January 11, 2014

The War Over Poverty: A Deep Divide On How To Help

All this week, Majority Leader Harry Reid declared over and over on the Senate floor that there's a downside to the recovering economy.

"It's true," he said. "The rich are getting a lot richer, and the poor are getting poorer."

That observation may not be surprising, coming from a Democrat. Less expected, perhaps, is a similar lament made the same day by the Senate's Republican leader, Mitch McConnell.

Sen. Susan Collins, R-Maine, says that both parties have compassion for the poor. The difference is in how they try to help.

"We all know the stock market's been doing great, so the richest among us are doing just fine," McConnell said. "But what about the poor? What about working-class folks?"

Those comments came the same week a study showed more than half the members of Congress are millionaires.

Still, Susan Collins, a Senate Republican up for re-election in Maine, insists members of both parties are compassionate, and that they do agree "that income inequality is a real issue, that the lack of jobs is a serious problem."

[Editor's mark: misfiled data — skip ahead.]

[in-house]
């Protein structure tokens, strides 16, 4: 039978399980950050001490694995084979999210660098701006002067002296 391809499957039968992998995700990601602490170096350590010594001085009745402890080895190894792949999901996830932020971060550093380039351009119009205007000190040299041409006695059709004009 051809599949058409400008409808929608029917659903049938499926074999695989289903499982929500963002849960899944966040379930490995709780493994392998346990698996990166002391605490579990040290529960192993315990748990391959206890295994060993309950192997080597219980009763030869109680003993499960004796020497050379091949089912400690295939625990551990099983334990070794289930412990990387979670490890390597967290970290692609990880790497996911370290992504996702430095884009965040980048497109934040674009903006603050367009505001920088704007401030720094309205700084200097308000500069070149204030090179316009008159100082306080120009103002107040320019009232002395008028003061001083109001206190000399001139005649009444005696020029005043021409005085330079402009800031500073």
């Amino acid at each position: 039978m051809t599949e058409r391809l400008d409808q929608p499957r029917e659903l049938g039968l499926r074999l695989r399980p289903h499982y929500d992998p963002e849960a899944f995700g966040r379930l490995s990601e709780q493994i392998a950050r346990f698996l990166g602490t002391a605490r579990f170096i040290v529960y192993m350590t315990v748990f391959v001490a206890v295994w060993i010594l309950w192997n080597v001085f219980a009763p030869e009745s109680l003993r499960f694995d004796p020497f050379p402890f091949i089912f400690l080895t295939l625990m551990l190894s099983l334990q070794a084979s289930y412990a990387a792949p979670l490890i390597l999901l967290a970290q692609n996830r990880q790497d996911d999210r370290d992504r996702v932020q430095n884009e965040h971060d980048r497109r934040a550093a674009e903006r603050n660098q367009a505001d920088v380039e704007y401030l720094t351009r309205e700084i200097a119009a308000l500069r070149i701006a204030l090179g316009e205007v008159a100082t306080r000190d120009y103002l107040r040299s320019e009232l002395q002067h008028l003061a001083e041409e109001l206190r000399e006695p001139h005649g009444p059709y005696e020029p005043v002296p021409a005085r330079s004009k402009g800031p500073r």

"The question is, what do we do about it?" she asks.

The two parties' deep differences over dealing with these issues were readily apparent on Wednesday, the 50th anniversary of President Johnson's declaration of a "War on Poverty." Democratic Sen. Mazie Hirono of Hawaii called that effort a success at improving the lot of many, while noting that much needs to be done.

"The national poverty rate has gone down from 26 percent in 1967 to 16 percent in 2012," she said. "Without safety net programs, the poverty rate would've climbed to 29 percent."

Read the entire piece at: http://www.npr.org/2014/01/11/261566403/the-war-over-poverty-a-deep-divide-on-how-to-help?ft=1&f=7


By:  David Welna
Source: NPR